INA Webinars are recorded only with the permission of the presenter(s); check out these past INA Wednesday Webinars!
The El Sec Shipwreck:
Preliminary Results from 2021
This Wednesday Webinar was presented by Carlos de Juan (University of Valencia). Excavated in the 1970s, the 4th-century B.C. El Sec shipwreck is known for its extensive cargo of Greek pottery marked with Greek and Punic graffiti. The use of explosives and subsequent looting led many to conclude that little was left on the site. The 2021 season was supported in part by INA’s Claude Duthuit Archaeology Grant.
Forty Years Later: Revealing the Santo António de Tanná,
A Progress Report
Scholar Jeremy Green, former Head of Maritime Archaeology at the Western Australia Museum, discusses the digital reinterpretation of 35mm photographs taken 40 years ago during excavation of the Portuguese frigate Santo António de Tanná, which capsized at Mombasa, Kenya, in 1697. The Mombasa Wreck was excavated in the late 1970s by a team from INA and the National Museums of Kenya. These efforts to generate a 3D model of the entire site are supported in part by INA’s George and Ann Bass Publication Grant.
The Sloop Boscawen and the King’s Shipyard:
Mid-18th Century Shipwrecks in Lake Champlain
The sloop Boscawen was built during the Seven Years’ War as part of a British campaign to counter the French presence in the Champlain Valley. Using Boscawen as a focal point, this presentation explores how colonial shipwrights designed, built, and rigged early sailing vessels for use on Lake Champlain and how Boscawen’s hull construction compares to other watercraft built in northeastern North America during the eighteenth century. This Wednesday Webinar was presented by recent Texas A&M doctoral NAP graduate, Dan Bishop.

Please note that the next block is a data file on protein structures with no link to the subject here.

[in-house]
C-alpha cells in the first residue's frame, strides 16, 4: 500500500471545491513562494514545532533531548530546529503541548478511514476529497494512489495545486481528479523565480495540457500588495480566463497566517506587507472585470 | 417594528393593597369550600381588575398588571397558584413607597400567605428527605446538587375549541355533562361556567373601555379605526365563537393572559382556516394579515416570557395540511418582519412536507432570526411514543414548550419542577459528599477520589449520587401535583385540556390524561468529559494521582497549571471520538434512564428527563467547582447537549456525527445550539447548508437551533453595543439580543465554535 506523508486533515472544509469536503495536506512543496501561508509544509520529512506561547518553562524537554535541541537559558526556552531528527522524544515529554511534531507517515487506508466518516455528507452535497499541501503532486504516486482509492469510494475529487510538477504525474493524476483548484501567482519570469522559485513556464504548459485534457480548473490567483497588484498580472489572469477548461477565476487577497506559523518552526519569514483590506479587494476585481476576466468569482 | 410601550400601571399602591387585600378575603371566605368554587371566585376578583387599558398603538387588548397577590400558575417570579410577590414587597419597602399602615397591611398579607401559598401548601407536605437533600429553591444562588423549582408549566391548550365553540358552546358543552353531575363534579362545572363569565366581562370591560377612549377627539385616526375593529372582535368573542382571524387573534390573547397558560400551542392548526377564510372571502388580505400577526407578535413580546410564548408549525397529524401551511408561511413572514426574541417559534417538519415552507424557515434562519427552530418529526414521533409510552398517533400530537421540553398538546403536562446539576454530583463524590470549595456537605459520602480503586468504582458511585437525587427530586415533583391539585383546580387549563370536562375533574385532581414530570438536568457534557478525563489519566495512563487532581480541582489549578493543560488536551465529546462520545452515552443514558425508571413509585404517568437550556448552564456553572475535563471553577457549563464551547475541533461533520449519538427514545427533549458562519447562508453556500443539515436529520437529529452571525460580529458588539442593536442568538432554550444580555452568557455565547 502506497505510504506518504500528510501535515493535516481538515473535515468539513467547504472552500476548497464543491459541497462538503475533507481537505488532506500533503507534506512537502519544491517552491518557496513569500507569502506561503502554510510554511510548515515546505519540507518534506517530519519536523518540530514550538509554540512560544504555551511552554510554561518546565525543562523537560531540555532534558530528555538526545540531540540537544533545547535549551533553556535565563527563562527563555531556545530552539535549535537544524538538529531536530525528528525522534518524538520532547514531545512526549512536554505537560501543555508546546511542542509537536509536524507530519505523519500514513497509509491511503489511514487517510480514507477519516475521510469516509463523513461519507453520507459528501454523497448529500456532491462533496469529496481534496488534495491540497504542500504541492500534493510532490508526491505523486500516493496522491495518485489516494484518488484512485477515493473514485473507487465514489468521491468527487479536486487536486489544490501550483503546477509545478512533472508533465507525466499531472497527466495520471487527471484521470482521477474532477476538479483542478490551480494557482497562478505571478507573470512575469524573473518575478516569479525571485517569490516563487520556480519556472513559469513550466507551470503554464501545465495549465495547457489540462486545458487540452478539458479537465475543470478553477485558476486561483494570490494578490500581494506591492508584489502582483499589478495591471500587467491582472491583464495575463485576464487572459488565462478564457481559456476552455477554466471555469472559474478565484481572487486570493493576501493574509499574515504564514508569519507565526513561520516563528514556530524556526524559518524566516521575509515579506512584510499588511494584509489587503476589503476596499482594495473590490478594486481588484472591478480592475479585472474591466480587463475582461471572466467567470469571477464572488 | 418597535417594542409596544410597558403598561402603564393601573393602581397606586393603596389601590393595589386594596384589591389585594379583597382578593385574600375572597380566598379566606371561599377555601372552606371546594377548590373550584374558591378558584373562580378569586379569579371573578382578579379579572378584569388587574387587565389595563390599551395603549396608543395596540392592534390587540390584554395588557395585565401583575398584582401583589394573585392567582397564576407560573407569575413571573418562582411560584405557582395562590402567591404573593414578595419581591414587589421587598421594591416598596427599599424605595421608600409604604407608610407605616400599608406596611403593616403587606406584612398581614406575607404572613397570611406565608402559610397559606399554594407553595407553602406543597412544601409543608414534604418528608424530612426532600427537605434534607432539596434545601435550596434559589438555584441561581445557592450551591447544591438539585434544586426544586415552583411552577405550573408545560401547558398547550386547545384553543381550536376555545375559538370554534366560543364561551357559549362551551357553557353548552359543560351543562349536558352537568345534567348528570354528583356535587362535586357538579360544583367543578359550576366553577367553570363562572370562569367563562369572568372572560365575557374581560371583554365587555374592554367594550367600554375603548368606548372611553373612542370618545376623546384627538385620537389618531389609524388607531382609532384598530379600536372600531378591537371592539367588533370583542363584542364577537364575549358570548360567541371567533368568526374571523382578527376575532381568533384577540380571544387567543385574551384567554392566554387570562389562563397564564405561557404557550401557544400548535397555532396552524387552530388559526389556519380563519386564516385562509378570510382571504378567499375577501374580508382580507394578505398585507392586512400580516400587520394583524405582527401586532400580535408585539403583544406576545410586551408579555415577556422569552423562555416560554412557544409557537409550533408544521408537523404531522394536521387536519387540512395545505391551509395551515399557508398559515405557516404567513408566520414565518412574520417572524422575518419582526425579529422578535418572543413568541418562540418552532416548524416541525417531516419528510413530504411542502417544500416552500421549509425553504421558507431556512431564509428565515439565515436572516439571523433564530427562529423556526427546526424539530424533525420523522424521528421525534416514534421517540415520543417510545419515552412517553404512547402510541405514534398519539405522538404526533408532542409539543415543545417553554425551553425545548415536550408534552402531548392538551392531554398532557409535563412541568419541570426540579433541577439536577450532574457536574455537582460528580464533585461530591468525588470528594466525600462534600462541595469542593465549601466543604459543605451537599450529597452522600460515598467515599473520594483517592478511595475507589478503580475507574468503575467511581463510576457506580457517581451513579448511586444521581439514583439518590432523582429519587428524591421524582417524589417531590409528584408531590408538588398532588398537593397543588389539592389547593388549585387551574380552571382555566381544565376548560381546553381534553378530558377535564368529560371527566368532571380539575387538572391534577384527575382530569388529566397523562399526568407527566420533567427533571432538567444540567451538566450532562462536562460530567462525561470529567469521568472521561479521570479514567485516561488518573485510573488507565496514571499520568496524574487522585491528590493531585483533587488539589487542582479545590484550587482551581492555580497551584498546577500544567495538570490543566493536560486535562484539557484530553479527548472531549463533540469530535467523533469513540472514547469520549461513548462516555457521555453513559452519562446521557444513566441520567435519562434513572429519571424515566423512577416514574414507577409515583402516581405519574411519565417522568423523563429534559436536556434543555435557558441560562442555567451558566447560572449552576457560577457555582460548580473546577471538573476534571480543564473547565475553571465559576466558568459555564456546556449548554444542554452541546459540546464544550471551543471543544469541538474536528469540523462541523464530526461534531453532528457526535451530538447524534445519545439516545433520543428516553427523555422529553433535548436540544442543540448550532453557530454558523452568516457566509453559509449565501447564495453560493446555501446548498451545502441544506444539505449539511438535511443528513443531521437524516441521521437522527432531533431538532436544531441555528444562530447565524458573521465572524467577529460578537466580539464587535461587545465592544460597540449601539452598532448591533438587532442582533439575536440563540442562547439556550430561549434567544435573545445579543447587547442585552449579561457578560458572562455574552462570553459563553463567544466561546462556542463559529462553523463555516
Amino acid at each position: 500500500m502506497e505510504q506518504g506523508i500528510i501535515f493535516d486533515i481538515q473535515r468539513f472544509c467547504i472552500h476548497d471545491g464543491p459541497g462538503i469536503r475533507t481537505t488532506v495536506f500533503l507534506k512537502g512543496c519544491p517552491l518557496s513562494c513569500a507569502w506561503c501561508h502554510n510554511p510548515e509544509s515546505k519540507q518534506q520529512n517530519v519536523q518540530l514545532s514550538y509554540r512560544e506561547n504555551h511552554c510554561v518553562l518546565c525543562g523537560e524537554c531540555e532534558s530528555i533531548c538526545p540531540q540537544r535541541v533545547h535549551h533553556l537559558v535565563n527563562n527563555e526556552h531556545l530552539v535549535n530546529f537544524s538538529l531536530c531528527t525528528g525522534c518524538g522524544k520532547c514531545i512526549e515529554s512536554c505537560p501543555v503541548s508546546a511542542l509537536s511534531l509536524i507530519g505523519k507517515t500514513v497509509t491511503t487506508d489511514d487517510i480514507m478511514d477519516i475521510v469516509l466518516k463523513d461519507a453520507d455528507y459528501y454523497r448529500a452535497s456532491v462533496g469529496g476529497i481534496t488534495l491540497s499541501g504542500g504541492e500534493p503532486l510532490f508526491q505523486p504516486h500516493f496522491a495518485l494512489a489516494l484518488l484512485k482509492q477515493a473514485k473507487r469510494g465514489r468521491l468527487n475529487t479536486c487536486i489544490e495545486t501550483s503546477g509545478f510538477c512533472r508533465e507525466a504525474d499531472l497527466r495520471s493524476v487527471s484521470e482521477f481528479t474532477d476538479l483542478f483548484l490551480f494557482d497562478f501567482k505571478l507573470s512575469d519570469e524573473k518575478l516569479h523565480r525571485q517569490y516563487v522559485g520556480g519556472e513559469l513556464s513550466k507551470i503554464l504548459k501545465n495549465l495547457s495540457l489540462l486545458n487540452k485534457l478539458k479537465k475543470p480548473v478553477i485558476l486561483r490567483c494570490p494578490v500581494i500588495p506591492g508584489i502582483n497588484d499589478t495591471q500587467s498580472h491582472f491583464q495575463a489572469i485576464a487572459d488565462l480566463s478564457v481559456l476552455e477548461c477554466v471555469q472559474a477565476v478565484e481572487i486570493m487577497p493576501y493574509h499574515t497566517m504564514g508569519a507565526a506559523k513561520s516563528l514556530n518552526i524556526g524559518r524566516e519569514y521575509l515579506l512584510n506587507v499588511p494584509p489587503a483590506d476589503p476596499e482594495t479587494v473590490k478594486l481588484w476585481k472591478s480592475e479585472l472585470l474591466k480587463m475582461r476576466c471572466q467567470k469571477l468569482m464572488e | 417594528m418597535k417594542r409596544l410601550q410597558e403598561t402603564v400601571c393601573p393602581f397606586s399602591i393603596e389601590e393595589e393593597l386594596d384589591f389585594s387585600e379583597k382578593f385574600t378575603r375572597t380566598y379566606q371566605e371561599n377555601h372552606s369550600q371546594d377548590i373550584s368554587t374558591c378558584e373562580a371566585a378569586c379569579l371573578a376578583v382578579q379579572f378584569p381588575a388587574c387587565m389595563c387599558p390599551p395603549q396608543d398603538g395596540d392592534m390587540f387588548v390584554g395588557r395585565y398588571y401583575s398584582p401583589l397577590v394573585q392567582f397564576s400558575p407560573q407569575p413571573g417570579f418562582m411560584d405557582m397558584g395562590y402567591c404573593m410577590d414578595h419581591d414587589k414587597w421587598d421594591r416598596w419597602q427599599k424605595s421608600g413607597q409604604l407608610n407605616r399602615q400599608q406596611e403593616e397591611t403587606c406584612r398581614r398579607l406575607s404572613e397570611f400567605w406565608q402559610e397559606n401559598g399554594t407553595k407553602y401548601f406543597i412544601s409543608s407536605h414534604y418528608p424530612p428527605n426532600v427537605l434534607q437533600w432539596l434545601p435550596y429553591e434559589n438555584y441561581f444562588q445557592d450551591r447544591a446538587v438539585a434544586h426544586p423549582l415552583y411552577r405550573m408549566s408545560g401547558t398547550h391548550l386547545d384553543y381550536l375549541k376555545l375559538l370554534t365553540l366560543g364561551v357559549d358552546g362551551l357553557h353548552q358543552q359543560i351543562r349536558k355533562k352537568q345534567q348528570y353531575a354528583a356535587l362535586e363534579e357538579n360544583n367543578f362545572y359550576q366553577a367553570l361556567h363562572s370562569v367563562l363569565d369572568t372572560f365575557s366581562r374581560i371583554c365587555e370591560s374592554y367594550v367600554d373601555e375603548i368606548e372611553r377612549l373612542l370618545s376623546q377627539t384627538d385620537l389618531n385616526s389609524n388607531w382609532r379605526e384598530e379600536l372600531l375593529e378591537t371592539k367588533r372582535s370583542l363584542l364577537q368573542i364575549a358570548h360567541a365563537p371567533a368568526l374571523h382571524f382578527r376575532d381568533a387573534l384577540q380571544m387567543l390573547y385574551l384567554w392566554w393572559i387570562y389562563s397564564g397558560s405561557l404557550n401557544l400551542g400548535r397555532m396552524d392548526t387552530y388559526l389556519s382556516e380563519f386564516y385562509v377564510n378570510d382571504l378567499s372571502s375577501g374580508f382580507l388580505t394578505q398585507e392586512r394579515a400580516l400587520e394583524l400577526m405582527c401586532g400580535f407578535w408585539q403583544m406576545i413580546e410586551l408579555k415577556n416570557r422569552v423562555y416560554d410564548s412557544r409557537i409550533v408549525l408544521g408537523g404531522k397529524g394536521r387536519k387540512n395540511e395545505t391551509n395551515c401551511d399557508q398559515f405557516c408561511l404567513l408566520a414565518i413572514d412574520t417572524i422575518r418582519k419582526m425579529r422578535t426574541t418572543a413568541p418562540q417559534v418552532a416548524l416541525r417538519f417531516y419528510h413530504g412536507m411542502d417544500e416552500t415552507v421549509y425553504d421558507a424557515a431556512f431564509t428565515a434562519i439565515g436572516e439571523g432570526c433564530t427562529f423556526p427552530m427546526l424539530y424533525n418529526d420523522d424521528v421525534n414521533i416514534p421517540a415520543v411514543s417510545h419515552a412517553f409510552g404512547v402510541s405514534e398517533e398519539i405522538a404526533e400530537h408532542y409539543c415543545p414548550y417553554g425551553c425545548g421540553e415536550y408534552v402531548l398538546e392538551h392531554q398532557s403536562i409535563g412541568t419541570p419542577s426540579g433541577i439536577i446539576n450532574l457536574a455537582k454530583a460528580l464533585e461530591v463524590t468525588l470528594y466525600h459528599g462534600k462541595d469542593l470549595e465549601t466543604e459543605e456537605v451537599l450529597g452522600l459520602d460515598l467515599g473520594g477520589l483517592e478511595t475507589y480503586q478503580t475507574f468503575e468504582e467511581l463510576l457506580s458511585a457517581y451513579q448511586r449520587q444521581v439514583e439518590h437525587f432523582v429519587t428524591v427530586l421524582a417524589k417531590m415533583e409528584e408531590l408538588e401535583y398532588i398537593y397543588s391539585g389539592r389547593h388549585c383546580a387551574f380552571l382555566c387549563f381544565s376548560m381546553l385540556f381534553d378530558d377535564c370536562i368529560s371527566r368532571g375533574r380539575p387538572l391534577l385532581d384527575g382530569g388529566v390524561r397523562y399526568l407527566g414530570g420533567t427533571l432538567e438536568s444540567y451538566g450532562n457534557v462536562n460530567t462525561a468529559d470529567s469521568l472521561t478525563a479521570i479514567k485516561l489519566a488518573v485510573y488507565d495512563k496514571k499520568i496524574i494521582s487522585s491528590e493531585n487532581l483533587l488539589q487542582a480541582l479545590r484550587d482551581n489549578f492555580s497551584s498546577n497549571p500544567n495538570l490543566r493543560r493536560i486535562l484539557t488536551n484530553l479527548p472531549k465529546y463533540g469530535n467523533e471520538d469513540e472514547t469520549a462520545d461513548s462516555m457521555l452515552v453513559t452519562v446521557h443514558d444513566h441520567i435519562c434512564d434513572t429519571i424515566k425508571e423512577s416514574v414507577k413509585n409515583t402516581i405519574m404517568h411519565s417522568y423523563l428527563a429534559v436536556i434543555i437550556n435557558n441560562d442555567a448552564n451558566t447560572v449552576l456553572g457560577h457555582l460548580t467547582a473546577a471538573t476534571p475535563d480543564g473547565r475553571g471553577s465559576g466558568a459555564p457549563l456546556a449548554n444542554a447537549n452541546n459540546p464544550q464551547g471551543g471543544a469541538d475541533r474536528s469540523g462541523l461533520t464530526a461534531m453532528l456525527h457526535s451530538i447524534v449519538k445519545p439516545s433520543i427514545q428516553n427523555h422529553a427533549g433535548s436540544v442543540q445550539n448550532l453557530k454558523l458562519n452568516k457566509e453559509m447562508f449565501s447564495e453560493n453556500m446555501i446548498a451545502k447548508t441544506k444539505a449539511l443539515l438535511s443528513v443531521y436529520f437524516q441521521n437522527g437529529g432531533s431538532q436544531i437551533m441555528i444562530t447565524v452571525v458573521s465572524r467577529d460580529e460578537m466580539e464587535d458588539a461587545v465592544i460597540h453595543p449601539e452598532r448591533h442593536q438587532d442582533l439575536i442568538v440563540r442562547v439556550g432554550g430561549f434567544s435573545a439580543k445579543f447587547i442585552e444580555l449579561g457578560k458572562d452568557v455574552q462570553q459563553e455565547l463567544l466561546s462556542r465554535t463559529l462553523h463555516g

The Cape Gelidonya Shipwreck:
Old Ship, New Methods
The Late Bronze Age shipwreck at Cape Gelidonya, Turkey, where George Bass started it all in 1960, keeps on giving. Seven members of the current research team briefly present what they are learning from the discoveries made on the seabed in the 1980s, 1990s, and 2010, and in the laboratories by means of scientific and 3D analysis. This Wednesday Webinar was presented by Nicolle Hirschfeld (Trinity University) and the Cape Gelidonya team, Nicholas Blackwell (Indiana University), Joseph Lehner (University of Sydney), Emre Kuruçayırlı (Boğaziçi University). Samuel Martin and Lucy Bowland (University of Arkansas), and Dominique Langis-Barsetti (University of Toronto).